Minnesota law defines indecent exposure as purposefully displaying one’s private body parts or genitals inappropriately in public, causing others to be disturbed or alarmed.
Indecent exposure can include any of the following:
- Public lewdness
- Public nudity
Although often a misdemeanor, indecent exposure can sometimes result in a felony charge and may be classified as a sex offense. For example, if a minor is involved or if sexual contact is made, an indecent exposure charge can become a sexual assault charge. This could result in being registered as a sex offender—usually a lifelong requirement that negatively impacts housing and employment opportunities.
Indecent exposure charges are not confined to public places. A person can be charged with indecent exposure on his or her own property. “Inappropriate” clothes (such as a Speedo or risque swimsuit) can also result in an indecent exposure charge.
However, there is an exception for breastfeeding mothers. It is legal for mothers to breastfeed their infants in public even though they are technically exposing themselves.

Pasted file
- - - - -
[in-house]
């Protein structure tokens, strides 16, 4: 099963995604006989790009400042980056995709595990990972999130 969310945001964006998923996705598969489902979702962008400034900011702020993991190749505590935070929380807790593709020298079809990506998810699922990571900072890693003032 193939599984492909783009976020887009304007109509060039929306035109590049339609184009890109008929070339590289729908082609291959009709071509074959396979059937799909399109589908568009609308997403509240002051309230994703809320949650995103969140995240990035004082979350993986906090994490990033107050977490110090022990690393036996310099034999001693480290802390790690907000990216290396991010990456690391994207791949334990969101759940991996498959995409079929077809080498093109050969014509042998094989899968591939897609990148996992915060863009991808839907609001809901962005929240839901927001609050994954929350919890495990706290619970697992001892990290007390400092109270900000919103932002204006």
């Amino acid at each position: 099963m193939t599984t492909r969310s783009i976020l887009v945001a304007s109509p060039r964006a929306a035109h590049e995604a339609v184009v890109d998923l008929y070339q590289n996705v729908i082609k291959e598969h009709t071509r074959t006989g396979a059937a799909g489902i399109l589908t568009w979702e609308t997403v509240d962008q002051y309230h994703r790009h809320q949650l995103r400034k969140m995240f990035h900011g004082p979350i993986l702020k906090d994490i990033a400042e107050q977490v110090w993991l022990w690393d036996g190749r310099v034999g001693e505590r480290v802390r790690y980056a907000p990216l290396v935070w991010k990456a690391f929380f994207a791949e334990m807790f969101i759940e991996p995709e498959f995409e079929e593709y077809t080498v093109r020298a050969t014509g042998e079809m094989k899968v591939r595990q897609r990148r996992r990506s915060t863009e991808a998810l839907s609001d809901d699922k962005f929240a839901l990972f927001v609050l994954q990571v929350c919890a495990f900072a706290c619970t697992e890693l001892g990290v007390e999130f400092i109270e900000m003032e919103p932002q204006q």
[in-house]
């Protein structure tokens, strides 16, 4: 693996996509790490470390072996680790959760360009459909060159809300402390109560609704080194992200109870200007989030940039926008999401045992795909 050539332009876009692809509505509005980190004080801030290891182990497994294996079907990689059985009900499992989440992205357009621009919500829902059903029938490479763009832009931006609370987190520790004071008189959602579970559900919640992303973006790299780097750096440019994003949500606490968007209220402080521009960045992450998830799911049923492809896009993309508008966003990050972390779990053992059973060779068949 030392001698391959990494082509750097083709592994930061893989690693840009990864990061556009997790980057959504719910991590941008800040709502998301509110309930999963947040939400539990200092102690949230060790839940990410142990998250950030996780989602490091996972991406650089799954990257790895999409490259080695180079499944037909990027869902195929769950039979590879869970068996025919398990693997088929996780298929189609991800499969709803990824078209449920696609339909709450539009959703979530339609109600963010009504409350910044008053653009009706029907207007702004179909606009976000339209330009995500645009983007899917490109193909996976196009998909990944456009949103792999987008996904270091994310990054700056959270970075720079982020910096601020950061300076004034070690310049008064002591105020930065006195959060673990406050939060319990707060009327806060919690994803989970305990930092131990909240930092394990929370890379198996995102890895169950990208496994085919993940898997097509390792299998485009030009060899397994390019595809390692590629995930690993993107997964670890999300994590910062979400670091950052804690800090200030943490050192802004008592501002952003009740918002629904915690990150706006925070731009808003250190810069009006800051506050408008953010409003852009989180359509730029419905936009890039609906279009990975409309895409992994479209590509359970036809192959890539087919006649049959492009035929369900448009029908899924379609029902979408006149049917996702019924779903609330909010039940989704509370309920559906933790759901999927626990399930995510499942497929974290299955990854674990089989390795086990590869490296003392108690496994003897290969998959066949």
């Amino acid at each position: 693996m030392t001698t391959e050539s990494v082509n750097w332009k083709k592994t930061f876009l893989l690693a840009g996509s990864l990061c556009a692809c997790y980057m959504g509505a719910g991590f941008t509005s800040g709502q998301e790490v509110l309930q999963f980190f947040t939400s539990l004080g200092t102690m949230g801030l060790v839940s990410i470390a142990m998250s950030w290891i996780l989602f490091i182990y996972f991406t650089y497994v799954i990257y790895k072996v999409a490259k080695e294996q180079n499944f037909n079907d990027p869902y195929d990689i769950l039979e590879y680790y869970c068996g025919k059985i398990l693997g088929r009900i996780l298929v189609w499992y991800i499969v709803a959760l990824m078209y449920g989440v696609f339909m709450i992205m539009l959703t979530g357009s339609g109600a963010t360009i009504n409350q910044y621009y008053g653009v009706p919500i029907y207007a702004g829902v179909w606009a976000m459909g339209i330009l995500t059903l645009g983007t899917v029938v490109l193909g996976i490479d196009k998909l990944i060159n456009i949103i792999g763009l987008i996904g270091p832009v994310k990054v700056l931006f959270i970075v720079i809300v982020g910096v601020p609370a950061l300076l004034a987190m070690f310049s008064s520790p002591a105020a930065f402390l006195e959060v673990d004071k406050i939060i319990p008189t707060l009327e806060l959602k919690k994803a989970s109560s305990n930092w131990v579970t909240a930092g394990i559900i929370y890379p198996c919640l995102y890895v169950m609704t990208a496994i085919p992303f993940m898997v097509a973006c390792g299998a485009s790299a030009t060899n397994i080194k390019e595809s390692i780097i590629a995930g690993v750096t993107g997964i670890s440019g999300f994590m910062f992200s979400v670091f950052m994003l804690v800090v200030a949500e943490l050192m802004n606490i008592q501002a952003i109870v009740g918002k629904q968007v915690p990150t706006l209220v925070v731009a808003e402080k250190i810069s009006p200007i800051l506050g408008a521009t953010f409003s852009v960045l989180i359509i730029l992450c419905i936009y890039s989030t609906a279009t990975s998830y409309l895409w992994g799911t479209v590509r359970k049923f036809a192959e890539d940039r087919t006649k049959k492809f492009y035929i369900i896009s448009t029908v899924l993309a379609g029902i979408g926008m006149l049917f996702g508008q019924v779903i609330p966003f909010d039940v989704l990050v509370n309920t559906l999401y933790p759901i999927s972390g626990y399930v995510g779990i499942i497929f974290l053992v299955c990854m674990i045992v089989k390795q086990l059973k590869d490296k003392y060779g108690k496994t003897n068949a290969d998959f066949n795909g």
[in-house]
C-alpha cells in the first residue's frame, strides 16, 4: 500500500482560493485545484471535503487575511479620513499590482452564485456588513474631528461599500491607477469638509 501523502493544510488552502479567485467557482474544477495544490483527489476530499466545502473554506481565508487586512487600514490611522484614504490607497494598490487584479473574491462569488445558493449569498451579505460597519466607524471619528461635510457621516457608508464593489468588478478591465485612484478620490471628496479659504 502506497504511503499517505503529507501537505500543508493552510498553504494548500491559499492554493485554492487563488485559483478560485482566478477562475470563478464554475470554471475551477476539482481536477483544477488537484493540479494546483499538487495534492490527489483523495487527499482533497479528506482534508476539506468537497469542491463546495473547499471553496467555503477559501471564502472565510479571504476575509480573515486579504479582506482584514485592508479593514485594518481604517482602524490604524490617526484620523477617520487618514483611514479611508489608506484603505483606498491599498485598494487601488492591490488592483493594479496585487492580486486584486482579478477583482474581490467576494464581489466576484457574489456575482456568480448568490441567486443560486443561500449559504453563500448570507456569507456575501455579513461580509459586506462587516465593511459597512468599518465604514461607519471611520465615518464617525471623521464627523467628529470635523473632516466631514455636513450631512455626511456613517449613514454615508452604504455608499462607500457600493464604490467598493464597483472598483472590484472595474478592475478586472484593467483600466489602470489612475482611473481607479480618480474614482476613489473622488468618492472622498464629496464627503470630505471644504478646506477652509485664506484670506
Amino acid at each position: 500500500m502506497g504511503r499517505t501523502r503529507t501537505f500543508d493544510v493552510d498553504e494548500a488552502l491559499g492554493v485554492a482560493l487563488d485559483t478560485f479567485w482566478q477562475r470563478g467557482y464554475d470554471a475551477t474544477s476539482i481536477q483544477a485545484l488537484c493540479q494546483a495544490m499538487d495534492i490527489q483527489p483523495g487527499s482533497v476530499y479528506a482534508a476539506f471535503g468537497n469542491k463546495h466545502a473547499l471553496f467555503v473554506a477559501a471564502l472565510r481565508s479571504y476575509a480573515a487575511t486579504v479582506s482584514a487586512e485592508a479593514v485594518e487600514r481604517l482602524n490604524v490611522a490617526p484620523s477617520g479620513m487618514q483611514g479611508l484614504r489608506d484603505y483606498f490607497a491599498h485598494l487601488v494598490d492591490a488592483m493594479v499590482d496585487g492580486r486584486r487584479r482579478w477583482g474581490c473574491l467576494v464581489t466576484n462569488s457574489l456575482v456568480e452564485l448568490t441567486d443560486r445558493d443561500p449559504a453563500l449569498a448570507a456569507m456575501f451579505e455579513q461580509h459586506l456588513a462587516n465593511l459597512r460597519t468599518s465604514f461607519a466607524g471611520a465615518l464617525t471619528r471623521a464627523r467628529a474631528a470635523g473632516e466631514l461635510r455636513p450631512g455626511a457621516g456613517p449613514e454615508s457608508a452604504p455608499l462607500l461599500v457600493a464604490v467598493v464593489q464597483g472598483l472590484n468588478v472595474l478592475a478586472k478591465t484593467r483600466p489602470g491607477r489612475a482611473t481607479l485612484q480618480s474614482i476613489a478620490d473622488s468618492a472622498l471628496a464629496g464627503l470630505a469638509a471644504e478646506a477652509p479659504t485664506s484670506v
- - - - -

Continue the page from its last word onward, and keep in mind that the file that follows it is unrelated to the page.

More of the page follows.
Minnesota Defense Attorneys
There are several ways a Minnesota criminal sexual conduct attorney can defend an indecent exposure charge, including:
- Victim consent
- Lack of factual evidence
- Mistaken identity
Witnesses are incredibly important in indecent exposure cases. Lack of intent is sometimes a strategic defense. This occurs when a person accidentally exposes themselves indecently. The exposure could have been normal by the standard of most but still offensive to one individual. Likewise, sometimes people make false allegations for purposes of revenge. These can all lead to indecent exposure charges.
The consequences of an indecent exposure offense are devastating. Those convicted of indecent exposure often face a lifetime of social stigma and inconvenience, not to mention jail time and fines. Early intervention by an experienced defense attorney will help you avoid harsh penalties that go along with indecent exposure.